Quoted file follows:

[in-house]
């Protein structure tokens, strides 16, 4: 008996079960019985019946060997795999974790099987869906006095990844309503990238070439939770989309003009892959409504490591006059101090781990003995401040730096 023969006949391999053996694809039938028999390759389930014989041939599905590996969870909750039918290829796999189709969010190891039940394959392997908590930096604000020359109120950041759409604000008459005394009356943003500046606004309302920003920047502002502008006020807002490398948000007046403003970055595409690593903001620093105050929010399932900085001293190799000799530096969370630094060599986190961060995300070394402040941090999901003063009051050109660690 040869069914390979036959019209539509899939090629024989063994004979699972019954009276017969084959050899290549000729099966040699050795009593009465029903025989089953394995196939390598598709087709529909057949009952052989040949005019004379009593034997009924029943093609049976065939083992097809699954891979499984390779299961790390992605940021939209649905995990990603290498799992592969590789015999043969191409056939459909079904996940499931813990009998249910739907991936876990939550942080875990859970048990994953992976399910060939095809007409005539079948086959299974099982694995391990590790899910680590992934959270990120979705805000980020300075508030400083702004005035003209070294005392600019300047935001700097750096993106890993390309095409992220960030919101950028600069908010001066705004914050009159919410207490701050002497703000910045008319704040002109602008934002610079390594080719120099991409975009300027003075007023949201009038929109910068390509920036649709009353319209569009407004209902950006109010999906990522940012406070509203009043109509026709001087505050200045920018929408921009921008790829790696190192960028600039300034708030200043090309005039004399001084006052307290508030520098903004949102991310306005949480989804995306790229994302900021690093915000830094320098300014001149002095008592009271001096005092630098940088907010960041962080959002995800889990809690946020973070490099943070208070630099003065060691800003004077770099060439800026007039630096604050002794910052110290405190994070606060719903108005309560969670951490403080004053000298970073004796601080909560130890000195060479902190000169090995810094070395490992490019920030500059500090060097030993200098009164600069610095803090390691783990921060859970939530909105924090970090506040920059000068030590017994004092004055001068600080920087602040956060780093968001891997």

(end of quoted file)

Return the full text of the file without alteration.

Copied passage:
[in-house]
């Protein structure tokens, strides 16, 4: 008996079960019985019946060997795999974790099987869906006095990844309503990238070439939770989309003009892959409504490591006059101090781990003995401040730096 023969006949391999053996694809039938028999390759389930014989041939599905590996969870909750039918290829796999189709969010190891039940394959392997908590930096604000020359109120950041759409604000008459005394009356943003500046606004309302920003920047502002502008006020807002490398948000007046403003970055595409690593903001620093105050929010399932900085001293190799000799530096969370630094060599986190961060995300070394402040941090999901003063009051050109660690 040869069914390979036959019209539509899939090629024989063994004979699972019954009276017969084959050899290549000729099966040699050795009593009465029903025989089953394995196939390598598709087709529909057949009952052989040949005019004379009593034997009924029943093609049976065939083992097809699954891979499984390779299961790390992605940021939209649905995990990603290498799992592969590789015999043969191409056939459909079904996940499931813990009998249910739907991936876990939550942080875990859970048990994953992976399910060939095809007409005539079948086959299974099982694995391990590790899910680590992934959270990120979705805000980020300075508030400083702004005035003209070294005392600019300047935001700097750096993106890993390309095409992220960030919101950028600069908010001066705004914050009159919410207490701050002497703000910045008319704040002109602008934002610079390594080719120099991409975009300027003075007023949201009038929109910068390509920036649709009353319209569009407004209902950006109010999906990522940012406070509203009043109509026709001087505050200045920018929408921009921008790829790696190192960028600039300034708030200043090309005039004399001084006052307290508030520098903004949102991310306005949480989804995306790229994302900021690093915000830094320098300014001149002095008592009271001096005092630098940088907010960041962080959002995800889990809690946020973070490099943070208070630099003065060691800003004077770099060439800026007039630096604050002794910052110290405190994070606060719903108005309560969670951490403080004053000298970073004796601080909560130890000195060479902190000169090995810094070395490992490019920030500059500090060097030993200098009164600069610095803090390691783990921060859970939530909105924090970090506040920059000068030590017994004092004055001068600080920087602040956060780093968001891997």